Safaris that offer glimpses of local wildlife and culture, while making the least possible impact on the environment and the maximum possible positive impact on local communities, may be termed as Eco Safaris. Described as insightful, mindful and participatory travels into the wild, Eco Safaris usually take visitors to unspoiled, virgin forests and grasslands off the tourist maps to bring them closer to nature and to sensitize them about the delicate balance that exists between man and environment.
In my camp I feel the tempo, the pulse and the freedom that is Africa. To live in any other way is to lose that intimate bond between myself and nature...
Hannington Speke, 19th Century explorer
Eco Safari ConcernsOne of the most important issues that Eco Safaris are concerned with is the often deadly interface between predatory animals and local communities and their livestock. In the absence of their natural prey in their fast-shrinking habitats, predators like the big cats often carry off livestock causing immense losses to the local communities. As a result, they are viewed as pests, and locals kill them with impunity. In Namibia, for instance, any lion found outside the national parks may be killed at any time. Therefore one of the aims of Eco Safaris is to generate economic benefits for locals, to give them incentives to cooperate with animal conservation efforts.
Further, ecotourism in general and eco safaris in particular are committed towards developing public support for conservation, and encourage private sector conservation efforts. Eco Safaris are especially relevant today, at a time when traditional approaches toward conservation through enforced protection of forests and wildlife habitats are being questioned for their efficacy and sensitivity to local communities.
Eco Safari Features
To be truly called an Eco Safari, a safari must have the following traits –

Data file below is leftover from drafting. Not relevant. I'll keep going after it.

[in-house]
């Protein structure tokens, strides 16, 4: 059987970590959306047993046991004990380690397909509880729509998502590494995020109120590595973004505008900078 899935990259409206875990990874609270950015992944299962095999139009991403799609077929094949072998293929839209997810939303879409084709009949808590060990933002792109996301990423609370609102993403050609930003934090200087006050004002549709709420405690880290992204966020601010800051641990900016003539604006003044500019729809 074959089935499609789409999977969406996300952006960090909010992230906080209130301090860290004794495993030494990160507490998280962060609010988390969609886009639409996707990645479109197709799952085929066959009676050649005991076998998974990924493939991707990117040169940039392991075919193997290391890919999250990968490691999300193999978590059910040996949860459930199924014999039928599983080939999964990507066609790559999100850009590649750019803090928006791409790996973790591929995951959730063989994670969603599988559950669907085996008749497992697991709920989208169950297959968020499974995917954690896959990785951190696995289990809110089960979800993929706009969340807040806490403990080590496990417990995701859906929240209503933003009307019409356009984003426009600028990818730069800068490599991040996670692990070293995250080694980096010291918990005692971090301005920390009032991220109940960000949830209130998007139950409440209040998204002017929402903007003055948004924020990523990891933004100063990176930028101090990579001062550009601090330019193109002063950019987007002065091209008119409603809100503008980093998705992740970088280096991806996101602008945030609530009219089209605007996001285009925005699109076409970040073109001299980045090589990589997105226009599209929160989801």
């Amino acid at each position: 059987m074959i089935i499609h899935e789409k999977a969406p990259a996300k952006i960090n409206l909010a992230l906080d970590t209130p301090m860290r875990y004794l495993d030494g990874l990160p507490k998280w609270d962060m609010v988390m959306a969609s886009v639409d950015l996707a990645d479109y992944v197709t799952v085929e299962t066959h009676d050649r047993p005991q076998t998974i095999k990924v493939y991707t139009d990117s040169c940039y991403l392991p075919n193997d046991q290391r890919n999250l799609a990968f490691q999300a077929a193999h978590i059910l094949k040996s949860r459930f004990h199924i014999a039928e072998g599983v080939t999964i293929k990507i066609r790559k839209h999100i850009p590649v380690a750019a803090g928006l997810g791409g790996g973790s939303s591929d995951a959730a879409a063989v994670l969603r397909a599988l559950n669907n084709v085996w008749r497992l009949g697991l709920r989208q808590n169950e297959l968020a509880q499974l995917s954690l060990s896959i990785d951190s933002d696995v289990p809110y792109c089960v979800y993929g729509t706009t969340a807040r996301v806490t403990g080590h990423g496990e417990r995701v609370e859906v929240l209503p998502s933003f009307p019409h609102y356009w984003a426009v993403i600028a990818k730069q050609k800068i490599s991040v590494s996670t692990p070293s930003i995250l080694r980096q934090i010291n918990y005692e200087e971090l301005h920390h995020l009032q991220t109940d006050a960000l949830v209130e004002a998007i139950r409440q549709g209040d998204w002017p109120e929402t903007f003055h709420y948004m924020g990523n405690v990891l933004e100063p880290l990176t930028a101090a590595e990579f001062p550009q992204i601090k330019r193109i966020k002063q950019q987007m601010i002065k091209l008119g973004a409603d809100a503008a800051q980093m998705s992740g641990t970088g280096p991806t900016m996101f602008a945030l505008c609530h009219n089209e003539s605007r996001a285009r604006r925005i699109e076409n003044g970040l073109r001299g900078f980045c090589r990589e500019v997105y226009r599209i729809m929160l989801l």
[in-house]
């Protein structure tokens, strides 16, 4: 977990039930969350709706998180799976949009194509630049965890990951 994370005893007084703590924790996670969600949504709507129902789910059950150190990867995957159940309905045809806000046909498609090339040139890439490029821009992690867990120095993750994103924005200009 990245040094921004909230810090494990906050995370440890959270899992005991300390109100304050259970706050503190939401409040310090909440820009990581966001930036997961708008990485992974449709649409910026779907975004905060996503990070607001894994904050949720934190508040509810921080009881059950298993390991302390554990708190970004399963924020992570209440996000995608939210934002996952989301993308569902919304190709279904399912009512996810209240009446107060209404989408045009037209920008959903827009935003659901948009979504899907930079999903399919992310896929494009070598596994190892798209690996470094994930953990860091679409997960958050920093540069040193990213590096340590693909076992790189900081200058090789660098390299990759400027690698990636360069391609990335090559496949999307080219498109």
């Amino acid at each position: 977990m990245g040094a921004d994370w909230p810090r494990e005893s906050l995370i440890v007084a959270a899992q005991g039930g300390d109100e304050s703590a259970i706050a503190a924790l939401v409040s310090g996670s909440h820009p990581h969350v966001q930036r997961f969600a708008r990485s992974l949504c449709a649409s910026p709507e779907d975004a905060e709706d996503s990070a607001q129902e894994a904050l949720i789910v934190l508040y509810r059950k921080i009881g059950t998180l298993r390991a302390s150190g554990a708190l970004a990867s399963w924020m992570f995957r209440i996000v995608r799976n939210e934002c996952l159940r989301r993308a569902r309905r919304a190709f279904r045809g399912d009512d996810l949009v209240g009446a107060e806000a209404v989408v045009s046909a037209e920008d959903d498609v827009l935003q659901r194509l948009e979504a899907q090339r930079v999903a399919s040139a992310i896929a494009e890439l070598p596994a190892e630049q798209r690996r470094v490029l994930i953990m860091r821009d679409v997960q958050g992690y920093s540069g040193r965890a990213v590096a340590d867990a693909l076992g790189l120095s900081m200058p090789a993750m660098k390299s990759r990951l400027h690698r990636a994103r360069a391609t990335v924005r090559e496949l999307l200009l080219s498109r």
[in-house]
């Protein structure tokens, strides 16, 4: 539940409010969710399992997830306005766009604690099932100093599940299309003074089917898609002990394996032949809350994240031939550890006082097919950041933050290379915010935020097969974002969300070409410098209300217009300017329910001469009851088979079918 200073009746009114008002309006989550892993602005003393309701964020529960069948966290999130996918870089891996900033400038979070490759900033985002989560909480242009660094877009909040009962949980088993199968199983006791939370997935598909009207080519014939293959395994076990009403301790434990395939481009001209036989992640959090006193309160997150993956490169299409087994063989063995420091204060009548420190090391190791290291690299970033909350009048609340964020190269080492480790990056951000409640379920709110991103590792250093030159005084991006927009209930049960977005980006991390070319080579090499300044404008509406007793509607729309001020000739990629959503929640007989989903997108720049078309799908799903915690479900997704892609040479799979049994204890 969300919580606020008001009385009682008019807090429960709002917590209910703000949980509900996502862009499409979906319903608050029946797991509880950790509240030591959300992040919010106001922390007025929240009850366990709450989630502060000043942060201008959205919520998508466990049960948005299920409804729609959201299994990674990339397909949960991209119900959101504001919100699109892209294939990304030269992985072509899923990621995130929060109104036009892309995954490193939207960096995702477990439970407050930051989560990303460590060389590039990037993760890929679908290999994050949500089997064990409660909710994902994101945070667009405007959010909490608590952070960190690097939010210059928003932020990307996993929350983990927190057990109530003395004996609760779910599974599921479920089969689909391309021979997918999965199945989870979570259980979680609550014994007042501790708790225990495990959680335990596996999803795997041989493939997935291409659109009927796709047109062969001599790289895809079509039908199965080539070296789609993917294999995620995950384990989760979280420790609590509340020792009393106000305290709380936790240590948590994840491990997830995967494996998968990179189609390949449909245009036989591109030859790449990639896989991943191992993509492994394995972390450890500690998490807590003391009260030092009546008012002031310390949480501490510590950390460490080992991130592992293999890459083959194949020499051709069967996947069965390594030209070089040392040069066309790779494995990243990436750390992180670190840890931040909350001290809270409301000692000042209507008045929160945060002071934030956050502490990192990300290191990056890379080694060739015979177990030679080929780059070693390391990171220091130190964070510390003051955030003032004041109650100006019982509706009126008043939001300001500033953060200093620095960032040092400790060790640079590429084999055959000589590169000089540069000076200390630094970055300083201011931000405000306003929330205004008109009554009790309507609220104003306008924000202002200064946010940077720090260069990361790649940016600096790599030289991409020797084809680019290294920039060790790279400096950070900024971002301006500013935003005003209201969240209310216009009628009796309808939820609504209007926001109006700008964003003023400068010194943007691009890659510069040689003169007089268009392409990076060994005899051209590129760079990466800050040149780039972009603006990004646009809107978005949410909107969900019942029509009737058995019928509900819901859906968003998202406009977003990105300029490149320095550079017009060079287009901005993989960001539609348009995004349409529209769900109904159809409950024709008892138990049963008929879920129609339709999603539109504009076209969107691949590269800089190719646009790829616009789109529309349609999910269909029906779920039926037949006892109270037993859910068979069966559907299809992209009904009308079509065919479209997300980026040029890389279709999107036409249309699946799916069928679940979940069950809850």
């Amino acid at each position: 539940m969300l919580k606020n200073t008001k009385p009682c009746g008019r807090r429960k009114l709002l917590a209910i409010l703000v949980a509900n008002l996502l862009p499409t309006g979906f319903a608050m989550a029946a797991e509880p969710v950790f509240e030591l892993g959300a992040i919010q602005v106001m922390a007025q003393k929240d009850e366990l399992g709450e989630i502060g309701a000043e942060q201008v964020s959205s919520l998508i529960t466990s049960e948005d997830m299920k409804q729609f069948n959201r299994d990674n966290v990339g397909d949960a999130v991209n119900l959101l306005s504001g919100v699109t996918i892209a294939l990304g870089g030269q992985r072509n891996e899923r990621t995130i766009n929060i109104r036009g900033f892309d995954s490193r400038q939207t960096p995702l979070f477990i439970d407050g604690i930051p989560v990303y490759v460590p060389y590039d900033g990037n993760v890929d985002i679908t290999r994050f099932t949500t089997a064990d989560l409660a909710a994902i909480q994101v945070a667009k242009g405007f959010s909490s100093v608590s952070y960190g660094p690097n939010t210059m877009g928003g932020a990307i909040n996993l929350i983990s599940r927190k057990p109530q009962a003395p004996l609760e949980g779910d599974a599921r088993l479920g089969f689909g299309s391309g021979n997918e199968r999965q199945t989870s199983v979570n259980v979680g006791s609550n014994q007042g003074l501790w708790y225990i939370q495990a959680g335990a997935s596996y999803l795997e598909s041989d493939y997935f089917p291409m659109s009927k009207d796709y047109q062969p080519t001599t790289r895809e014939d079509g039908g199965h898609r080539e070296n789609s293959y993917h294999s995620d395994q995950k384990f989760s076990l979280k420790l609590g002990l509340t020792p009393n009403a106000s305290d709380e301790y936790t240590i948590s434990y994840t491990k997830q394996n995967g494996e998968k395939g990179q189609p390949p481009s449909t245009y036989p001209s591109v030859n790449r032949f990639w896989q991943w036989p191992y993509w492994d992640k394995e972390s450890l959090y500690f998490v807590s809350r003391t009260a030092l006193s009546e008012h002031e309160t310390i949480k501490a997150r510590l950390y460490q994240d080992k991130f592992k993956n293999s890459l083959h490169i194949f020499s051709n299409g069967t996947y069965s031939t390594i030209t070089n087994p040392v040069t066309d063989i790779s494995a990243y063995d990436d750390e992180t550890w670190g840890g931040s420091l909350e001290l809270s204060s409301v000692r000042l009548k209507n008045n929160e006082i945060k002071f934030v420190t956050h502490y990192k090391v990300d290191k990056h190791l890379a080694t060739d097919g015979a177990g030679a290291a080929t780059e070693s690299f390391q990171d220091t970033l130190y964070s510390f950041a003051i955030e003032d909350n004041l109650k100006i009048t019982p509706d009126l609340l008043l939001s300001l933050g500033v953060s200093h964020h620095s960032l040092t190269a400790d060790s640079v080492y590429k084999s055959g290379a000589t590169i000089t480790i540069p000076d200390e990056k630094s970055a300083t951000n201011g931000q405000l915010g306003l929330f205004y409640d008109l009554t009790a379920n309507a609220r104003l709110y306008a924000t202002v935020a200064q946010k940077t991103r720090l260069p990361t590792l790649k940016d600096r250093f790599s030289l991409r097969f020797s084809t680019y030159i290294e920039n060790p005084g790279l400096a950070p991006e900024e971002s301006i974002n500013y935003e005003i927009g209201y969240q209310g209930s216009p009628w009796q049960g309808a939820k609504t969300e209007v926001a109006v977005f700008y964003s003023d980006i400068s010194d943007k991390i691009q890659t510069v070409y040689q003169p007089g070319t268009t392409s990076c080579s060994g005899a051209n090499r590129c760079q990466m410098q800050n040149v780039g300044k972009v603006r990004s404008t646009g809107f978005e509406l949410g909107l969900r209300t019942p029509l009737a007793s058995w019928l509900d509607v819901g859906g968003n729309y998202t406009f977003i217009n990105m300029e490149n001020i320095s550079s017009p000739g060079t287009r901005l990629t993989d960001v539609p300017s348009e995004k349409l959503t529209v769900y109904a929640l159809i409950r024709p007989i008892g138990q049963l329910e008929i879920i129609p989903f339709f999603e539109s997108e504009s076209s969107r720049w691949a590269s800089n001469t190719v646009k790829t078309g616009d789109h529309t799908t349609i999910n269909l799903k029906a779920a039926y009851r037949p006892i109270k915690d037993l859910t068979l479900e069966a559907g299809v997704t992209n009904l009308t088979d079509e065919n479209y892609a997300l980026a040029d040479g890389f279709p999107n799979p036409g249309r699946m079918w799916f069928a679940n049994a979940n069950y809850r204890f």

- It should minimize its own impact on the environment and local cultures.
- It should build environmental and cultural awareness through education, activities and pre-departure information.
- It should provide direct financial benefits for conservation and the local culture.
- It should support local businesses and service providers.
- It should offer site-sensitive accommodation.
- It should respect local culture.
Eco Safari Activities
- Adventure camping – Camping in small tents with minimum supplies is possible in relatively pristine areas. To avoid disturbing the wildlife and environment, these camps are kept small so that supply trucks and large vehicles, are not needed.
- Game Walking -- Eco Safaris employ local tribesmen to guide small groups of tourists through the wild. Tourists learn to track animals through their pugmarks and spoor, getting a closer feel of the jungle. Such activities also help locals to earn money from doing what they know best, and provide them with the needed impetus to cooperate with conservation efforts.
- Horse riding – This is great as it minimizes the use of vehicles in the wild. Horses do not scare off otherwise skittish wildlife, and also allow riders to get a far closer feel of their environment (there really is no fair comparison between riding with the wildebeest on their annual migration beside the Mara River, and watching it from the confines of a jeep).
- Climbing – the mountains of East Africa offer plenty of easy hiking, rock climbing and rappelling opportunities for eco-travellers. This way, they can get to many places inaccessible by vehicles.
- Cultural Village Visits – these provide an informative and educational look into different cultures and also aid better understanding between travelers and local communities. Also, these could provide locals opportunities to sell handicrafts and local produce.
- Snorkeling and scuba diving – There’s no better way to explore marine life, than by strapping on a mask and a tank and diving. The East African coast is particularly good for such activities as are the coral reefs in Australia, South East Asia and the Andaman Islands in India.